• It was a fastball.   If you’re bailing out on a fastball from a LHP with a 3/4 delivery like that I think there’s a problem but if you think it’s perfectly fine you’re entitled to your opinion.
    • It’s been a few years, but I seem to recall there was some talk about his playing 2B when Duquette was still here. Might have been some kind of instructional league chatter or something. It certainly cannot hurt. 
    • I'm not sure that I understand all of your post. In particular the mentioning of Elias and Adley in comparison to Belichick and Brady. That is an apples to strawberries comparison at best. Both are fruit and red and round, otherwise unalike. Brady's role as QB and BB's role as head coach and GM is far different and much more directly central to success than Elias GM and certainly Adley as a catcher. However, when speaking about Hal Steinbrenner being an impediment to Elias remaining as GM of the Orioles long term, I don't see it. NY is a totally different market than here. You are NEVER going to be given 4 years for a total tear down and all the future building moves for the sake of the present won't fly in NY. Yes, I am sure than other owners like Steinbrenner envy what the O's have amassed. It's why they changed the draft rules. However, some owners know that the path that Elias used to get the Orioles to where they are is not viable in their markets as they know how alienating it would be to their fanbase. This is to say, that if Elias wants to be here, Rubenstein has the pockets that are plenty deep enough to make that happen. It's probably going to be a similar contract to what the Mets are paying Stearns and the Dodgers are paying Friedman.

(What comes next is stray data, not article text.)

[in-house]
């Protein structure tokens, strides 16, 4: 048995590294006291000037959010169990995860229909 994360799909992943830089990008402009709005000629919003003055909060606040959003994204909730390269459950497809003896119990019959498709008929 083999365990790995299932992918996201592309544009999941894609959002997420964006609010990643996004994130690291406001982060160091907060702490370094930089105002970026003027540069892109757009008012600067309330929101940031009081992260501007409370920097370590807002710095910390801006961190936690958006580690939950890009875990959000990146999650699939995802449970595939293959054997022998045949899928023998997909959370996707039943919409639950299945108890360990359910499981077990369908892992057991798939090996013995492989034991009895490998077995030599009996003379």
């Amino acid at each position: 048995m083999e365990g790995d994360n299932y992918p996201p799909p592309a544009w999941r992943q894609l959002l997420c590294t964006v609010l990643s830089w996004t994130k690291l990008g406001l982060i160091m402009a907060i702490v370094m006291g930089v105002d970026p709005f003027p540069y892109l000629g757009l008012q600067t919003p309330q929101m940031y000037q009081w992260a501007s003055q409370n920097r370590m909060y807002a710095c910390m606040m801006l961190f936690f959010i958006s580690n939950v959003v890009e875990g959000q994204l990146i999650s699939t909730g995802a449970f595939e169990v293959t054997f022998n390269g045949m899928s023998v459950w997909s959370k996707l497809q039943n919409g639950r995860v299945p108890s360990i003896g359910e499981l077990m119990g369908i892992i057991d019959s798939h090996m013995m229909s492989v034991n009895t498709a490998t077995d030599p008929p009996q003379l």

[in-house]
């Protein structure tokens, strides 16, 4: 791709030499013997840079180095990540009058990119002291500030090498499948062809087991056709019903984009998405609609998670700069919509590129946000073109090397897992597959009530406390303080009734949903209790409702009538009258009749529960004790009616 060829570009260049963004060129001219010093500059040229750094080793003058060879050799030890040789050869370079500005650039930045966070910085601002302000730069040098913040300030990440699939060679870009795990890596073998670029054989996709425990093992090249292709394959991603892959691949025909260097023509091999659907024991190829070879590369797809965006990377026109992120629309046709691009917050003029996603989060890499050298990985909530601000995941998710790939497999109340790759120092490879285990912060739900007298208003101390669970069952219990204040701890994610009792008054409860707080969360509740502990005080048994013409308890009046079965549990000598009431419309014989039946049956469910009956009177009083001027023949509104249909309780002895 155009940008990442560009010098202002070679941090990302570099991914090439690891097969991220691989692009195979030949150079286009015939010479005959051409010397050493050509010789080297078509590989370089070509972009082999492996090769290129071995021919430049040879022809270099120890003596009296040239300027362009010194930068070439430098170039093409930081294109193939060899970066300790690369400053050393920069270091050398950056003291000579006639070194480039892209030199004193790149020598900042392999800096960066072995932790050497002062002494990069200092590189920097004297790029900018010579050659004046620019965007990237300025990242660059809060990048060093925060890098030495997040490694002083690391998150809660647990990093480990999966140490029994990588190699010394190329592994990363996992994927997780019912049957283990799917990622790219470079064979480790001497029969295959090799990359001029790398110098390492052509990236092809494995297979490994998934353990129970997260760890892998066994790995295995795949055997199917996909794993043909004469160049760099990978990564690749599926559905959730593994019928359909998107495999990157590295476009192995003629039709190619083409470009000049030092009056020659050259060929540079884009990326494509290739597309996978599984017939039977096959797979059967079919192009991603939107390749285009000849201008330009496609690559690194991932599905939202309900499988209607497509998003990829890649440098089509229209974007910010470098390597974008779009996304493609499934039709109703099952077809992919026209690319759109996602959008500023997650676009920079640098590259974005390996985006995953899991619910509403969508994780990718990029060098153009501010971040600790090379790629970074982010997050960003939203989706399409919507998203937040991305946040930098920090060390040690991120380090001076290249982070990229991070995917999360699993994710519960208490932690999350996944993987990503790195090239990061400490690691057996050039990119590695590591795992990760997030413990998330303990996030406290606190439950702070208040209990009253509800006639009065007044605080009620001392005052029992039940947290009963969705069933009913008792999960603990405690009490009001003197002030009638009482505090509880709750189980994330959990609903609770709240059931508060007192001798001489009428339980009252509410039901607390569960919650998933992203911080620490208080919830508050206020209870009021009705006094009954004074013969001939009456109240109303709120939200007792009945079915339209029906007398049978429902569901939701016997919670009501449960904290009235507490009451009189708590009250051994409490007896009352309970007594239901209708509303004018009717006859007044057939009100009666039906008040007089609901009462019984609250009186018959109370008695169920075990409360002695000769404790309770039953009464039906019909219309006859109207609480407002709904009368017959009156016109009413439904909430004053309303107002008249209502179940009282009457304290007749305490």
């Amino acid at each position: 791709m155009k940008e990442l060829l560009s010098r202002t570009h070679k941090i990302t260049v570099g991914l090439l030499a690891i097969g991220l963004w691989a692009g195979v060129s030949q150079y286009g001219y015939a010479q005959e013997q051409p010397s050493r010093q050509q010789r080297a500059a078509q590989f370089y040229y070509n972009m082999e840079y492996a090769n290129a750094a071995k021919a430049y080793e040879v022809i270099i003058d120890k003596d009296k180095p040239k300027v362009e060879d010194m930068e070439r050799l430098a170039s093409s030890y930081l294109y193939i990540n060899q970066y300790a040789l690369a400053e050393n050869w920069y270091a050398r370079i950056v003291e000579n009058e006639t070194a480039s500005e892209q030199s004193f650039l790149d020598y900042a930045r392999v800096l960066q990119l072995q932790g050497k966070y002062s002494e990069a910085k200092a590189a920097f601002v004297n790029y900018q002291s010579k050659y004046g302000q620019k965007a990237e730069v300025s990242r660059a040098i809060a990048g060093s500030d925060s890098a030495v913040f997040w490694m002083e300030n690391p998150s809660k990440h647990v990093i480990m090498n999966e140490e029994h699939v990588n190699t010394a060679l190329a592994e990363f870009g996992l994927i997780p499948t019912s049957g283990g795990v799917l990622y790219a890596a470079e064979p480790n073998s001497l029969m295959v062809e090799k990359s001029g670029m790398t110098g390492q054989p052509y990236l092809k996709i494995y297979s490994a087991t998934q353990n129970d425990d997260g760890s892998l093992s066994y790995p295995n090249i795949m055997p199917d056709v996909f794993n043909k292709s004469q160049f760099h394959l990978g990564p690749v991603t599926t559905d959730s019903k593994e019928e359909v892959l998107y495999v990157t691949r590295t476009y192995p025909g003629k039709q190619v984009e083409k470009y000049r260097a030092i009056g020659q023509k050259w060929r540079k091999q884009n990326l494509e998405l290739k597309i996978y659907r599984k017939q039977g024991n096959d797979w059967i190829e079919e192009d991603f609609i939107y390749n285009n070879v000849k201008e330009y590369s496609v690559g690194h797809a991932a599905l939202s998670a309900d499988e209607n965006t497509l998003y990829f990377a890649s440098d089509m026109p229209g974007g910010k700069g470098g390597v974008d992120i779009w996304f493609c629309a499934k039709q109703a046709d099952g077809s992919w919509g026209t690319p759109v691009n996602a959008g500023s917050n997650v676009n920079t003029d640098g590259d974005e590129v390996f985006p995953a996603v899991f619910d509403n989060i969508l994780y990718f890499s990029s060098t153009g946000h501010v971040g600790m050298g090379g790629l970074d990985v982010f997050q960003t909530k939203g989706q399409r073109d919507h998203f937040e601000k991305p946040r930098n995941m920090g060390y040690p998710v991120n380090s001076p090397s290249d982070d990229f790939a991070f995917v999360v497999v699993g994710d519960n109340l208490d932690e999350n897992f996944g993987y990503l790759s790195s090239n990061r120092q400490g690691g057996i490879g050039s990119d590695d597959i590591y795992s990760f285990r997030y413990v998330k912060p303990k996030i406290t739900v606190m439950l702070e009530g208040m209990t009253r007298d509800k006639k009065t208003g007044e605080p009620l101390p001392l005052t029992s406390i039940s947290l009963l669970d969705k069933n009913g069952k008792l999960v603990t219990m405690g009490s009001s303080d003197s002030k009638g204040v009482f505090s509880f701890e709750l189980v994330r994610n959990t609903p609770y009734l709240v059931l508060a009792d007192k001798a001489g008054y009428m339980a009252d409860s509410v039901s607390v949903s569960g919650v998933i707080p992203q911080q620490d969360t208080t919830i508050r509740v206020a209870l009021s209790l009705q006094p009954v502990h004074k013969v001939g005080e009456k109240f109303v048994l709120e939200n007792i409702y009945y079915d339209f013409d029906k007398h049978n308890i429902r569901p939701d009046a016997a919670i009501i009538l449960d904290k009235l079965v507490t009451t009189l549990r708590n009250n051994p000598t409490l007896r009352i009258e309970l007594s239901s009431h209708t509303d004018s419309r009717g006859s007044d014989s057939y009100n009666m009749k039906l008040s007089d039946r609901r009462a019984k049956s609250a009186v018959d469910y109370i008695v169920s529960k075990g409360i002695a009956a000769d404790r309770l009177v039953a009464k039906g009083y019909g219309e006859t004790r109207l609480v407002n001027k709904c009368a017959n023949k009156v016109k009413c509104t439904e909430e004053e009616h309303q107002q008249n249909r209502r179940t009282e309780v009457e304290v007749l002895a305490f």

• If he can't locate the breaking stuff and throw the fastball with a good location he gets destroyed. I keep hearing how good his stuff is, but his pitch values are not good on anything but his offspeed pitch. His fastball had negative run value last year and it does again this year. Barrel and hard hit % are both up this year too. I guess he'll live or die by the changeup if it's working or not. Whiff rate and K% are good not great according to statcast.
    • What about Means and Kremer?
    • If the Sacramento A's need a second baseman I am fine with this. 
  • Popular Contributors

×
×
  • Create New...